This unusual feature is the effect of gold and silver nanoparticles in the glass

Size matters

Individual Hair on Albert’s head

100,000 nm

Size Matters

Radius of a Hydrogen atom

~ 0.5 Å = 0.5 × 10−10meter = 0.05 nm

What is nano

Subatomic Scale



Galactic Scale


Atomic Scale


“Macro” Scale








What is Nano?

  • Nano means one billionth

    10−9 = 0.000000001

  • One nanometer = 0.000000001 meter

Supercomputing for nanoscience

1 nm

Water (H20)

Nanometer Scale

Supercomputing for nanoscience


n = 5


n = 4

Energy / (h2/8ml2)


n = 3


n = 2


n = 1


Small Size (1 nm ~ 100 nm) Can Make Big Difference

  • Size and surface area effectsWhile fundamental materials properties remain the same, size, shape and large surface area alter some behaviors, e.g., work function, solubility, chemical potential, contaminate sorption

  • Critical size and characteristic length scaleInteresting or unusual properties because the size of the system approaches some critical length (includesquantum effects). Many characteristics of material may have normal or nearly normal behavior

  • Non-extensive propertiesNano-sized particles are not large enough to have extensive properties, and become effectively polymorphs of “bulk” materials and statistical homogeneity may not be valid.

Nanotechnology and applications

Nanotechnology and Applications

  • Super fast/small computers

  • High density data storage

  • Super strong materials

  • Super slippery materials

  • Tissue engineering

  • Smart drug delivery

  • Sensors

  • Filters and membranes

  • Adhesives, sealants, coatings, etc.

What is matter made of

“Building Block”: Atom

“Glue” or the bonding “material”:Electron

What is matter made of ?

Physical properties of matter, such as whether it is metal or non-metal, magnetic or non-magnetic, its mechanical strength, and so on, are determined by the behavior of the electrons (electronic states).

Materials science nanomaterials

Buckyball Fullerene C60

Quantum Dot

Carbon Nanotube

Materials Science: Nanomaterials

1nm = 10−9m = 10Å, about 4 to 5 bonded atoms long

Quantum mechanical solution of materials science problems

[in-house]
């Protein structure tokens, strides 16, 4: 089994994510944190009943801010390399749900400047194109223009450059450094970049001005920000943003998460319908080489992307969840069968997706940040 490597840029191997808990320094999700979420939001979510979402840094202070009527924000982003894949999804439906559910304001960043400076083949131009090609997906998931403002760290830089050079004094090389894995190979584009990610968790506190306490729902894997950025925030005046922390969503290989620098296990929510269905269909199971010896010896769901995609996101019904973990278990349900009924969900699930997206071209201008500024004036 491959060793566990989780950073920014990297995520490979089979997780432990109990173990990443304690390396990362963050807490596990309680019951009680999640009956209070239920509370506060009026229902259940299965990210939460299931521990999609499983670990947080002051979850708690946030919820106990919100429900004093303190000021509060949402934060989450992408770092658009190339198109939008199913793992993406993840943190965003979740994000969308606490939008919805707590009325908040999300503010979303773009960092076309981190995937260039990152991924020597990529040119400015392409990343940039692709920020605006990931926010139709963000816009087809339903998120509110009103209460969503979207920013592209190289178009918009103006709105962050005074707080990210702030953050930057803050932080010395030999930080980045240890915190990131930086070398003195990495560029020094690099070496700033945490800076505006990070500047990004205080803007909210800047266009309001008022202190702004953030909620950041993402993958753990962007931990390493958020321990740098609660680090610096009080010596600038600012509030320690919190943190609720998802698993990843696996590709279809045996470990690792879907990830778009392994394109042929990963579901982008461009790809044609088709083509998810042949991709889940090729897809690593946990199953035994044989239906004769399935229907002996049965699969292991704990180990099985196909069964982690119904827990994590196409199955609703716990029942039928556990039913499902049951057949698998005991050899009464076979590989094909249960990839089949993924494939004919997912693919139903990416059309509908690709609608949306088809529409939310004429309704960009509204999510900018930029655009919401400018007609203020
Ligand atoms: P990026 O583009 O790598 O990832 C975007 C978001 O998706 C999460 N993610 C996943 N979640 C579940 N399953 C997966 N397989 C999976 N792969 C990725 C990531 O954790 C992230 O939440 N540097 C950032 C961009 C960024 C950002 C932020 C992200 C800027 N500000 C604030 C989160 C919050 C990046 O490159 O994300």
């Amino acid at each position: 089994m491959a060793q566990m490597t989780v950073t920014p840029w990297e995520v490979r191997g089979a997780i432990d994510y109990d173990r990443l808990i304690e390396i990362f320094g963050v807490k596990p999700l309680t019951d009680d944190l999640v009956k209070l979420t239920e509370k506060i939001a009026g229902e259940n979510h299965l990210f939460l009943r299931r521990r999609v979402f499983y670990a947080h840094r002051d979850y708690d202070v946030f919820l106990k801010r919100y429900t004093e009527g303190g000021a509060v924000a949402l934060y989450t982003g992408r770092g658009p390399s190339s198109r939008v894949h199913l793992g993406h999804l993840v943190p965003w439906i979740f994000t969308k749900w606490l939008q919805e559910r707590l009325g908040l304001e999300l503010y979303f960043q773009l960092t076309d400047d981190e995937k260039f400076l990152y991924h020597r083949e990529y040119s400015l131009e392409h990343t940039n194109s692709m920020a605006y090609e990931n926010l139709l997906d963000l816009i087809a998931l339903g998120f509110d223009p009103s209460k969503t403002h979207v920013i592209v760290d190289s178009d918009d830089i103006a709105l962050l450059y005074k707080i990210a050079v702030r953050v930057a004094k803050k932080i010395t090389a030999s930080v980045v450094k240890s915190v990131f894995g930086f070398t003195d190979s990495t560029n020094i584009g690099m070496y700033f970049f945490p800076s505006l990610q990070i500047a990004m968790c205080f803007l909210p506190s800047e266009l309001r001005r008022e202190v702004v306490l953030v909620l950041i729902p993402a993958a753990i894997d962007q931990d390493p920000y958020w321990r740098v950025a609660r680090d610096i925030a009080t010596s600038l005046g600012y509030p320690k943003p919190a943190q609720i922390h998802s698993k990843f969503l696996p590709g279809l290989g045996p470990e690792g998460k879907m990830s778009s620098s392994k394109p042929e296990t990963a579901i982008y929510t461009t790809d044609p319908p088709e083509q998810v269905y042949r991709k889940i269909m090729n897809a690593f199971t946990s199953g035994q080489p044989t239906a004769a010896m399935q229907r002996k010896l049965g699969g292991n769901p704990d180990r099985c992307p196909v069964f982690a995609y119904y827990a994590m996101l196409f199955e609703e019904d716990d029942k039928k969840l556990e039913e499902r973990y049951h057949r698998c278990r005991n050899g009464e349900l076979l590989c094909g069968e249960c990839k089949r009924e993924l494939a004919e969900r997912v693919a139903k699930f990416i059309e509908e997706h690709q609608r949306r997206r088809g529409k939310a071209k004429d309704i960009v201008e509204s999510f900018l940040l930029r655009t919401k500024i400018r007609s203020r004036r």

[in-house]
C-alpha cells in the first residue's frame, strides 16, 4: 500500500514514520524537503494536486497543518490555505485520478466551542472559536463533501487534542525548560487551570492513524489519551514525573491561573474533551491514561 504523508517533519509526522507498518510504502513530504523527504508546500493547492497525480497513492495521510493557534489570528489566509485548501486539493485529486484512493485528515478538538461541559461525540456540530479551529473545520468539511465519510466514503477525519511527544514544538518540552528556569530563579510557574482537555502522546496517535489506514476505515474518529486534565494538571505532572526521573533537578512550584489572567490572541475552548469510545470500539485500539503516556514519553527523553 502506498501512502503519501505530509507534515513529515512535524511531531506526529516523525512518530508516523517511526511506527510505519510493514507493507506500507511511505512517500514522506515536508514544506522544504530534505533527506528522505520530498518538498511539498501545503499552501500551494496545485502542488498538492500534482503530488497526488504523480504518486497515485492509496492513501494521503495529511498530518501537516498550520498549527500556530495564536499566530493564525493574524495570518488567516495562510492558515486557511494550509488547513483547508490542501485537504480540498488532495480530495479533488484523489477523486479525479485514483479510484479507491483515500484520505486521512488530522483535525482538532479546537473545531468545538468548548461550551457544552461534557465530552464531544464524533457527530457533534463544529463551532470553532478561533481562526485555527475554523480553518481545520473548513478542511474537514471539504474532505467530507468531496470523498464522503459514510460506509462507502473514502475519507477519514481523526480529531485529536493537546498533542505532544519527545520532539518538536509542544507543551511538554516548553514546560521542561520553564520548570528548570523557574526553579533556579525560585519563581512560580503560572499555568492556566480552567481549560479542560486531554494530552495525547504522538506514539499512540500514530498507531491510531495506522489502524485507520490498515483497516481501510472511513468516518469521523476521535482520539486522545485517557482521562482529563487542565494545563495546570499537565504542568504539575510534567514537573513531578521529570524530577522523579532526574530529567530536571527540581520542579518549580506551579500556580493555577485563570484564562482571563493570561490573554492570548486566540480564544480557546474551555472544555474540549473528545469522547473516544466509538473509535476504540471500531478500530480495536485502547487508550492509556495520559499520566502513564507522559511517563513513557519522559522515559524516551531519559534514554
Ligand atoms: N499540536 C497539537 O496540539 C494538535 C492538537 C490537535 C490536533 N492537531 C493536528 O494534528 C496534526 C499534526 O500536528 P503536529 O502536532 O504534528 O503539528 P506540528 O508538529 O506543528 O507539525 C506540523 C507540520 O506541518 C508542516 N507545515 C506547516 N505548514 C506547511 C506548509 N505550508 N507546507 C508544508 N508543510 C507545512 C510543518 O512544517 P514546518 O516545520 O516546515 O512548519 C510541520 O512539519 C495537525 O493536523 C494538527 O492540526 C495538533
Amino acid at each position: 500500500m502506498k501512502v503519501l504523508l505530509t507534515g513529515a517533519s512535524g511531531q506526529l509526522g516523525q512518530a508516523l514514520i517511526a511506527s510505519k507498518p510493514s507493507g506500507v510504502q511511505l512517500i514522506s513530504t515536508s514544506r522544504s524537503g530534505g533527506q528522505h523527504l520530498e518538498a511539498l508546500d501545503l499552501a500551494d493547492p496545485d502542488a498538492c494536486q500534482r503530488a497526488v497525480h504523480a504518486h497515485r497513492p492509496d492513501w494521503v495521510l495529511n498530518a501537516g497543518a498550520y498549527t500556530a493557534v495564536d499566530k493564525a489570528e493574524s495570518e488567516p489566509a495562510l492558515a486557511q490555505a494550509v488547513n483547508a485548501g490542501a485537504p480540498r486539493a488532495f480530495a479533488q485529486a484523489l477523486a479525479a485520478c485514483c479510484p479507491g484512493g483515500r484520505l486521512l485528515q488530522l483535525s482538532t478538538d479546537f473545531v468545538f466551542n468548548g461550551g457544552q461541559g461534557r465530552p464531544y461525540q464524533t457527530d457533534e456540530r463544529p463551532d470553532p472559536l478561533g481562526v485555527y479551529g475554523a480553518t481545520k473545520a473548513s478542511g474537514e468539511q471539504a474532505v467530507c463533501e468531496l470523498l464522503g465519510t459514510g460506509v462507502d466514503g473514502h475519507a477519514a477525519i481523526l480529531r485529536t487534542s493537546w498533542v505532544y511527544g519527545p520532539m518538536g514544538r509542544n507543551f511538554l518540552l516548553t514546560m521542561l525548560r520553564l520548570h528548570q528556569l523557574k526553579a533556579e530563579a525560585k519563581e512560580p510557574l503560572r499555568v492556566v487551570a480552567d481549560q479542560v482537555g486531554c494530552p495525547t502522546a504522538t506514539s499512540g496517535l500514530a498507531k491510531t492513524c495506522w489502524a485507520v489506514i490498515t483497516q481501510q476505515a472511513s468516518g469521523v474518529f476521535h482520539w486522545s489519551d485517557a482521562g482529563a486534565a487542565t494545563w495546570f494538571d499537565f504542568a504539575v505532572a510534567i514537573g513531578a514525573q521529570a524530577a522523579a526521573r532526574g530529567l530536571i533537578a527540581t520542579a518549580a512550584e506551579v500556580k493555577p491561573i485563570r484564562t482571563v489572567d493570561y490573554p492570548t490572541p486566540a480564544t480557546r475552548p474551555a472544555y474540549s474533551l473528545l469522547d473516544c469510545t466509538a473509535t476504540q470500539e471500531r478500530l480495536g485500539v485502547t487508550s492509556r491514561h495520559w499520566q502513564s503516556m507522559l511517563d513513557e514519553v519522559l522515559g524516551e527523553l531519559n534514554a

Many-electron problem

One-electron problem

Density Functional Theory

electron-electron interaction electron-nucleus interaction many-electron Schrödinger equation

non-interacting electrons move in an effective potential: Veff[r] one-electron Schrödinger equation

Quantum Mechanical Solution of Materials Science Problems

What to expect from the electronic structure calculation

What to Expect from the Electronic Structure Calculation

  • Electron distribution

    • Bonding, charge density, etc.

  • Magnetic properties

    • Ferromagnetic, anti-ferromagnetic, nonmagnetic, magneto-anisotropy, etc.

  • Energetics

    • Phase stability, crystal structure, etc.

  • Electronics

    • Conductivity, spintronics, magneto-electronic coupling, etc.

Supercomputing for nanoscience

Fe nanoparticle (~ 5nm, 4,409 atoms) embedded in B2-FeAl compound. Total simulation size: 16,000 atoms

BCC Fe nanoparticle

B2-FeAl compound

Supercomputing for nanoscience

Science of Disk Drives

Direct quantum mechanical simulation of magnetic nanocomposites on cray xt3

Fe0.5Pt0.5 random alloy

L10-FePt nanoparticle

Direct Quantum Mechanical Simulation of Magnetic Nanocomposites on CRAY XT3

Ab initio calculation to determine the electronic and magnetic properties of ferromagnetic nano-structures: spherical L10-FePt nanoparticle (3.86 nm in diameter) embedded in FePt random alloy.

Total simulation size: 14,400 atoms.

The electronic and magnetic structure of the L10-FePt nanoparticle (a nano-structured material with potential applications in high density data storage: 1 particle/bit)

  • There forms a screening region (~ 4 Å) below the surface of the nanoparticle that screens out the effect of the external random alloy from influencing the interior region

  • The Fe (red balls) and Pt (silver balls) atoms in the interior region have the same electronic and magnetic properties as in the L10-FePt crystal

The locally self-consistent multiple scattering (LSMS) method (a Gordon-Bell Prize winner)

  • A linear scaling ab initio electronic structure calculation method based on multiple scattering theory

  • Achieves as high as 81% peak performance of CRAY-XT3

  • It requires 1 petaflop machine to perform realistic simulations for nanostructures of ~ 50nm (~ 5,000,000 atoms) in size.

Supercomputing for nanomaterials

Supercomputing for Nanomaterials

  • With a Teraflop supercomputer, we can perform electronic structure calculations for nano-materials made of up to 100,000 atoms (~ 10 nm in dimensional size)

  • It requires a Petaflop supercomputer to perform electronic structure calculations for nanoparticles of ~ 50nm (~ 5,000,000 atoms) in size, and other nanomaterials such as nanowire and nanotubes.

Supercomputing for nanoscience

Will supercomputing help to build such nano-robot, a tiny machine for curing cancer in your body?